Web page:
This feature is pretty straight forward - make your model larger or
smaller - but it has the added flexibility of maintaining or changing the
overall proportions. Unfortunately, one thing it cannot do is resize
parts of a model. When resizing, you're dealing with the entire model.
To resize, goto Model>Resize:
This will bring up the Resize box:
The first thing to note is that all values are in feet. So far we have been working solely in editor units. To refresh your memory about the ratio between feet and editor units you might want to take another peek at the math review. The measurement in feet is very accurate in relation to the game, and to Traxx.
The grayed out numbers on the left will show the current size of your model. These values will always be grayed out. You cannot adjust them. They are there for reference so you know how big your model is.
The number boxes on the right are where you will enter the new value(s) that you will use to resize the model. The default values will be the same as the grayed out numbers - the old size. The width, length, and height measurements are as follows:
Width = along the x axis
The "keep proportions" check-box is very important and should not be
If you plan to resize the entire model and you want to maintain its
proportions, then check this box first - before you enter a value rather
If you plan to resize the model but you want to alter the shape and
appearance, then leave this box unchecked. You will be able to enter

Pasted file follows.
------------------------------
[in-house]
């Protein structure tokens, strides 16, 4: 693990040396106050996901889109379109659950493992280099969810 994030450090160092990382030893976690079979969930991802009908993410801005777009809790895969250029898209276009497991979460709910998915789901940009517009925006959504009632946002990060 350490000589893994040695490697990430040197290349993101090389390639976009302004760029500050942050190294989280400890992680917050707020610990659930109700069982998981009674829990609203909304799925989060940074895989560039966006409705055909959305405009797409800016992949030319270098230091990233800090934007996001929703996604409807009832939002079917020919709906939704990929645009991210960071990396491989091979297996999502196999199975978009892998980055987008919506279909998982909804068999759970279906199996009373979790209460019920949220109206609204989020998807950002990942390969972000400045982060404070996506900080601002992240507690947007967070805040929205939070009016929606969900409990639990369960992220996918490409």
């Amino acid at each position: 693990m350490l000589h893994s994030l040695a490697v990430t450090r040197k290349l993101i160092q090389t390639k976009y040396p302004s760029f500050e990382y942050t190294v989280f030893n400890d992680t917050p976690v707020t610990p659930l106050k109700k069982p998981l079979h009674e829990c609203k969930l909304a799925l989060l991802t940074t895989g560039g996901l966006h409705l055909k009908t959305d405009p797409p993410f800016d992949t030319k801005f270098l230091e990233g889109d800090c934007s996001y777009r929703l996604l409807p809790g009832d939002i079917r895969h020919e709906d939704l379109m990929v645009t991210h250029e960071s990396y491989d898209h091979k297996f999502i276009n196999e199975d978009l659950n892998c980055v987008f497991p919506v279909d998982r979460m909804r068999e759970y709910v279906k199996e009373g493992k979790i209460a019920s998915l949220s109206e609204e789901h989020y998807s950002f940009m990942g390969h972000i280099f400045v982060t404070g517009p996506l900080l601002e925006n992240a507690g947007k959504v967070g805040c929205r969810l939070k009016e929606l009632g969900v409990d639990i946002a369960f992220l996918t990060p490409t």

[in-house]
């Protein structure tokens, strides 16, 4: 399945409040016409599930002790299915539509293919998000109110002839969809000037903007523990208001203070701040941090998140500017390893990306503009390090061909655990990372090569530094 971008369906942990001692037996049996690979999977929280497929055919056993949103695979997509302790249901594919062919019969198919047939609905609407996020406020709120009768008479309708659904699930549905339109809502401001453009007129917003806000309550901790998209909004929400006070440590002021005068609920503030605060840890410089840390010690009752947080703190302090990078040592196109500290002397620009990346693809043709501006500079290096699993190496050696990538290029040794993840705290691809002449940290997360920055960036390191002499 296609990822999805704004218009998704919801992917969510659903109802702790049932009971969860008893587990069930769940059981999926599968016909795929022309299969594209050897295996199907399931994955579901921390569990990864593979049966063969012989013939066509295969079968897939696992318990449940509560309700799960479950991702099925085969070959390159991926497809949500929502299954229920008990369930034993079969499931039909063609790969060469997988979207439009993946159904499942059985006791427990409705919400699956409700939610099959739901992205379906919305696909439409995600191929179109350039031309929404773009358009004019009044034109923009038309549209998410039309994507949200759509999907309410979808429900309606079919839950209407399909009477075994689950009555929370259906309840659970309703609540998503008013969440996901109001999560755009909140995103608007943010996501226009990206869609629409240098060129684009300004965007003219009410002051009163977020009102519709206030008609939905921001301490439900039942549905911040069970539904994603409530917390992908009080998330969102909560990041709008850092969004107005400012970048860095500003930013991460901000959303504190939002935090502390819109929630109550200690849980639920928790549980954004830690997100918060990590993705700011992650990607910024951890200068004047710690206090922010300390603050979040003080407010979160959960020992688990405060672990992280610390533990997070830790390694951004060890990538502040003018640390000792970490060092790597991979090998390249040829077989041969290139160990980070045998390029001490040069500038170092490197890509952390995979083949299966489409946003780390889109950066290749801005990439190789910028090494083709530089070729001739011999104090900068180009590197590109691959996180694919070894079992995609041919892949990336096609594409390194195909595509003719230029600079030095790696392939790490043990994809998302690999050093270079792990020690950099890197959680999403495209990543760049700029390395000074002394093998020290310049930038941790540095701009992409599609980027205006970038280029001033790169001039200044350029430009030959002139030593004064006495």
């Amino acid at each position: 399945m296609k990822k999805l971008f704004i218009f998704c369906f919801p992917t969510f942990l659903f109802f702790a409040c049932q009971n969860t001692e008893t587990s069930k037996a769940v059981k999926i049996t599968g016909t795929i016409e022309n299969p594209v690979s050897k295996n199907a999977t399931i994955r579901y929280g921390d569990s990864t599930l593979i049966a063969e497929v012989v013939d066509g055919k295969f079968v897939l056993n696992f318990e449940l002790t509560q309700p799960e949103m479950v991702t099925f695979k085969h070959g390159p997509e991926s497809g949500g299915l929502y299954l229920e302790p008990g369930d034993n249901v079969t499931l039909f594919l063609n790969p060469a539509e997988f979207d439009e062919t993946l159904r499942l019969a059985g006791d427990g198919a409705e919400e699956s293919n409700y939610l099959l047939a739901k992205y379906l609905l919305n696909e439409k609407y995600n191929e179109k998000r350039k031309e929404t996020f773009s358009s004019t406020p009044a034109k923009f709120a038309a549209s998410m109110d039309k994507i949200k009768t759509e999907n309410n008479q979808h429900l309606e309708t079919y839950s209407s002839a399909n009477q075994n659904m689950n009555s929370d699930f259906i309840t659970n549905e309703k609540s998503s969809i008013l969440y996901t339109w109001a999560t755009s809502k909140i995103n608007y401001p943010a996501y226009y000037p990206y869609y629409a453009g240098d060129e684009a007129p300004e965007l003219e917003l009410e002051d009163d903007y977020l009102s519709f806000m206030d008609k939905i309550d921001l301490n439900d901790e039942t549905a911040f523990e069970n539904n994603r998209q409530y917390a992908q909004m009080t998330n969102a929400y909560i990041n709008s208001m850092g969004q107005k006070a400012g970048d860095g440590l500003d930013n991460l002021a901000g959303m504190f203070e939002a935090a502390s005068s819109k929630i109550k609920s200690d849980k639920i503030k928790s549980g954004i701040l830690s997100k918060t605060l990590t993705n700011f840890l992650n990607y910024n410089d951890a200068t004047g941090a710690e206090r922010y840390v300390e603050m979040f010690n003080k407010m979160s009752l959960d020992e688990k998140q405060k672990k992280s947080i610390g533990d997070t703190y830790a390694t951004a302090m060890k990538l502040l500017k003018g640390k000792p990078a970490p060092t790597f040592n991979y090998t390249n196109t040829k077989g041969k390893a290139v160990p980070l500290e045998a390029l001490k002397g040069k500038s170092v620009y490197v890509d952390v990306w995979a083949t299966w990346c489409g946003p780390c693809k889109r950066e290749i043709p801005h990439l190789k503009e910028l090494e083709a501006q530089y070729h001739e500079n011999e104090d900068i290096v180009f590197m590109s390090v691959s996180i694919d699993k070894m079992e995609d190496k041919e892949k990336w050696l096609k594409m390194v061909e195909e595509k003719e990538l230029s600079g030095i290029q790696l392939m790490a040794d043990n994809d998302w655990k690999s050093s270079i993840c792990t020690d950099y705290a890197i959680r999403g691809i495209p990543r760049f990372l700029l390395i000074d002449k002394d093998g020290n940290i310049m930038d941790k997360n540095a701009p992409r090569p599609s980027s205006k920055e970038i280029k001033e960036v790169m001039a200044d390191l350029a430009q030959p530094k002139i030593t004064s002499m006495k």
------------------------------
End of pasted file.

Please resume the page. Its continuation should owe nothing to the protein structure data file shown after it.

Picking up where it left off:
separate values for each dimension.
When everything is the way you want it, click ok. Your model will
Tip : You can use resize to save yourself a lot of time and work. For example, an eight vertex point object (like our zep house) can be reshaped and resized to almost anything. You can make it as small as a hay bale or as large as a sky scraper in Fly!. You can make it as long and flat as a ramp in DBK's Dream World or as tall and thin as a check point pole. But you do not need to limit yourself to squares. A round-ish object can be as small as a forty-five gallon drum or as big as an oil refinery tank. It could be as flat as a flying saucer disk or as tall as an egyptian column. Nor do you have to limit yourself to simple shapes. The farmroad cow, for instance, was resized to monstrous proportions in VJ's Strip n Go Coal Co. You could make literally hundreds of models based on the same shape. You just need to save using unique file names, and do a bit of touch up texture mapping. But you would not have to calculate and redefine verticies and faces.